SYDNEY (Reuters) – Tennis Australia sustained a net loss of more than A$100 million ($71 million) in the 15 months around this year’s delayed and COVID-19 affected Australian Open, the body’s 2020-21 annual report showed.
The cost of flying players from around the world to Melbourne and quarantining them for two weeks in hotels put a huge financial burden on the organisers of the Grand Slam tournament.
Restricted crowds as well as a snap lockdown which kept fans out of the Melbourne Park precinct altogether for five days limited the opportunities to mitigate the losses through ticket sales and other on-site revenue generators.
The accounts showed Tennis Australia recorded a net loss of A$100.02 million from July 30, 2020 to Sept. 30 this year.
Tennis Australia’s cash reserves of A$80 million were exhausted and the governing body took out a loan of A$40 million to help get them through to next year’s tournament.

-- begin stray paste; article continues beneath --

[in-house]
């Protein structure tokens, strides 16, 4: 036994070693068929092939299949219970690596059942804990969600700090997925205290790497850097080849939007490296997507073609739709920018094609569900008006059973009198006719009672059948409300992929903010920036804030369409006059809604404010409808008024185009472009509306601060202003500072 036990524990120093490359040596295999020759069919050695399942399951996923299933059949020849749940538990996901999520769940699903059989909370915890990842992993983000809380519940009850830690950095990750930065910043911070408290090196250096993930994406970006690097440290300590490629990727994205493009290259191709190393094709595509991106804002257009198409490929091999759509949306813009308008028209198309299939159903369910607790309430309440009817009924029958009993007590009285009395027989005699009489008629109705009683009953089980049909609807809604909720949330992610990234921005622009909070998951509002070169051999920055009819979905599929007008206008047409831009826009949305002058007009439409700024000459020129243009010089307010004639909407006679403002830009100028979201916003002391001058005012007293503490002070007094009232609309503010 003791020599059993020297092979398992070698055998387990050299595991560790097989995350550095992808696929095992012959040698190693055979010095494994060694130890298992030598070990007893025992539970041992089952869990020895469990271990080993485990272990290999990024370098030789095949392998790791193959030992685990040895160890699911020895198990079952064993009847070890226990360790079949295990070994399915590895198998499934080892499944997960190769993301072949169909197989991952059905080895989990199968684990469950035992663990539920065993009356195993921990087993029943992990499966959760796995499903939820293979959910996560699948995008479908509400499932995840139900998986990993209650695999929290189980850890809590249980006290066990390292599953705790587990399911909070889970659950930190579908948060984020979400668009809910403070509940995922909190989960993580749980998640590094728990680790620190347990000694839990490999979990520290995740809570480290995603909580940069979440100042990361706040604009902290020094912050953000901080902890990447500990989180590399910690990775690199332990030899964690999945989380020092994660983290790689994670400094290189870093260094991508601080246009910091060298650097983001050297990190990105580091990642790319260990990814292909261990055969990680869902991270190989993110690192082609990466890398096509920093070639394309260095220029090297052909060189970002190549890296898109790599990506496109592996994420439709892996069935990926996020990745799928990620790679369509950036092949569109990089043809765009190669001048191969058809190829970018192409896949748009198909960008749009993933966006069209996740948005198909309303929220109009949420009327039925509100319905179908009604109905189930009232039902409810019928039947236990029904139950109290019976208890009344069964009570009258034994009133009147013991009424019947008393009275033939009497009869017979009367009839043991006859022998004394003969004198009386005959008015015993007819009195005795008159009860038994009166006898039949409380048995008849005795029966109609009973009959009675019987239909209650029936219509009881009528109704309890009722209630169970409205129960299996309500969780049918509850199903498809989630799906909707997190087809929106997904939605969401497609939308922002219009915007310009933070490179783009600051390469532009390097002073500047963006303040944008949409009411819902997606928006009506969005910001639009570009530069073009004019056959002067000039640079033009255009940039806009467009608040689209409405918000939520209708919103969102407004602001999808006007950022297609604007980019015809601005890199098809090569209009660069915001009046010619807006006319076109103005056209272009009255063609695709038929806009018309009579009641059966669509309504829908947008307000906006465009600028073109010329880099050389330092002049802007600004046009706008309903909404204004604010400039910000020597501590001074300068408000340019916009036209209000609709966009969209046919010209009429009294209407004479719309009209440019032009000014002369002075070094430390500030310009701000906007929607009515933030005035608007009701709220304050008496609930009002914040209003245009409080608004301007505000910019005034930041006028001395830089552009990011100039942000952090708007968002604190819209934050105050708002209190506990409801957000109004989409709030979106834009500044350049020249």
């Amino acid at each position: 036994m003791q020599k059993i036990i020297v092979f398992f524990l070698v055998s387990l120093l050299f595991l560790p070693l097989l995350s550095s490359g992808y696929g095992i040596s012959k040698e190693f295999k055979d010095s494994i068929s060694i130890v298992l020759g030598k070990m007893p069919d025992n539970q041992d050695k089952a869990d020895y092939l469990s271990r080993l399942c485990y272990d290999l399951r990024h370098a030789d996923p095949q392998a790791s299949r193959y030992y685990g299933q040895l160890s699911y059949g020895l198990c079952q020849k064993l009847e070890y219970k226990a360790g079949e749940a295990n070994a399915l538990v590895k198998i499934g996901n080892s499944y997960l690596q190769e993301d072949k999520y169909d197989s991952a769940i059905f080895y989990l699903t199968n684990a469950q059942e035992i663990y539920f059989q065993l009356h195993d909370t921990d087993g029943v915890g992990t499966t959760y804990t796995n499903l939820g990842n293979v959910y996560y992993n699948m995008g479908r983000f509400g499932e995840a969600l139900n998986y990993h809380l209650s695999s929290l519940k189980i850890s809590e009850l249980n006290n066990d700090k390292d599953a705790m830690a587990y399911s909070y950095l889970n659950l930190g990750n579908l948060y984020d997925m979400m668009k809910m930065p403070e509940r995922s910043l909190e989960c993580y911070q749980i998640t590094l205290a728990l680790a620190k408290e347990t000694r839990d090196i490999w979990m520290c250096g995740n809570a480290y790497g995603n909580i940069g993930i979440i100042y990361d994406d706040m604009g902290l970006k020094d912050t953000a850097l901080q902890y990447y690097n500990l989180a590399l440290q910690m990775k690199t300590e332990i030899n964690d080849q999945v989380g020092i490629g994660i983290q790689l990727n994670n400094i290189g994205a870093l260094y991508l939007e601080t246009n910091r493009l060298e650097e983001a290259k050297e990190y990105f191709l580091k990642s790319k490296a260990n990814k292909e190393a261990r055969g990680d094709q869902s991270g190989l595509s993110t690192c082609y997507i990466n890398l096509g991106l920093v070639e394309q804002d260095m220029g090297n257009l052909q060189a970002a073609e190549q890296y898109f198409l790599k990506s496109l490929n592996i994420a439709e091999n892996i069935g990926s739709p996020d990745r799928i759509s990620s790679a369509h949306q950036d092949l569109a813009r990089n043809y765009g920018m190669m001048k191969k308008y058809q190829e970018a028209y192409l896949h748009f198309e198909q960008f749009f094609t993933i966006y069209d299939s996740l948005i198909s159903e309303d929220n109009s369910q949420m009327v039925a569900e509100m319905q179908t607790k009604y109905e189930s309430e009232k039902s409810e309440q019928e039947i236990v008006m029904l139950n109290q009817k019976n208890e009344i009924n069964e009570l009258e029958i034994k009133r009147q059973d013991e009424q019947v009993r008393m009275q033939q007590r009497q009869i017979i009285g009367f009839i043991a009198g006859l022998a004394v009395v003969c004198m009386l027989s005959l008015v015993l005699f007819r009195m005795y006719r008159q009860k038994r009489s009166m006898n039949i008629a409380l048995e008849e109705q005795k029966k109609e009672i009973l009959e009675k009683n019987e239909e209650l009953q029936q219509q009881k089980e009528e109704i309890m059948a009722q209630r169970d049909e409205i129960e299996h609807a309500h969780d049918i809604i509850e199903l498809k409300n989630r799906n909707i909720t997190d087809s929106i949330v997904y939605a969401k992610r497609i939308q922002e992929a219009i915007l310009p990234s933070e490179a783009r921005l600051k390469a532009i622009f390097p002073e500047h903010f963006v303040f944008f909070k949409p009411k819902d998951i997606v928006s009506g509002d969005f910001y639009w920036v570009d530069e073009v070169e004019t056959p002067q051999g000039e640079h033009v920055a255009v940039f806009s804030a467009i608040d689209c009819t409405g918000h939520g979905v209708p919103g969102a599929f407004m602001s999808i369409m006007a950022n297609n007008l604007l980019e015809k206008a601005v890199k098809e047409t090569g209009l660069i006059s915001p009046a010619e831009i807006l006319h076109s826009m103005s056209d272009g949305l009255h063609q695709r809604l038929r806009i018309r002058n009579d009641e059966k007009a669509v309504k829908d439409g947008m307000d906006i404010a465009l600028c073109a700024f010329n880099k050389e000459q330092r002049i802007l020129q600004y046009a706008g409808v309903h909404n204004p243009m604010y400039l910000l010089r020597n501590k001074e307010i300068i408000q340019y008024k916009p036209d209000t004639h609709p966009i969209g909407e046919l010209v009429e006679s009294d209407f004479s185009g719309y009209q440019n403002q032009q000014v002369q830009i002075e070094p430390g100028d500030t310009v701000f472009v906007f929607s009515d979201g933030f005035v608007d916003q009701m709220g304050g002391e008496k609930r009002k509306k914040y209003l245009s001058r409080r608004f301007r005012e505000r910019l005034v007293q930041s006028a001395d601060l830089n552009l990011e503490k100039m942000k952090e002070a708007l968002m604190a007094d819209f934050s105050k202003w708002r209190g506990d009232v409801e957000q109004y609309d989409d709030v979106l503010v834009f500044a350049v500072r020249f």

Despite concern over the Omicron coronavirus variant, Australia’s external and internal border controls are being slowly relaxed as vaccination rates in the country rise. Organisers are hoping for a more normal Australian Open in 2022.
The tournament will return to its usual January slot after being put back to February last year, while all the stadium courts will be able to hold their full capacity.
Players and officials who have been vaccinated will be allowed to fly into Australia and compete without any quarantine requirement.
($1 = 1.4108 Australian dollars)
(Reporting by Nick Mulvenney, editing by Richard Pullin)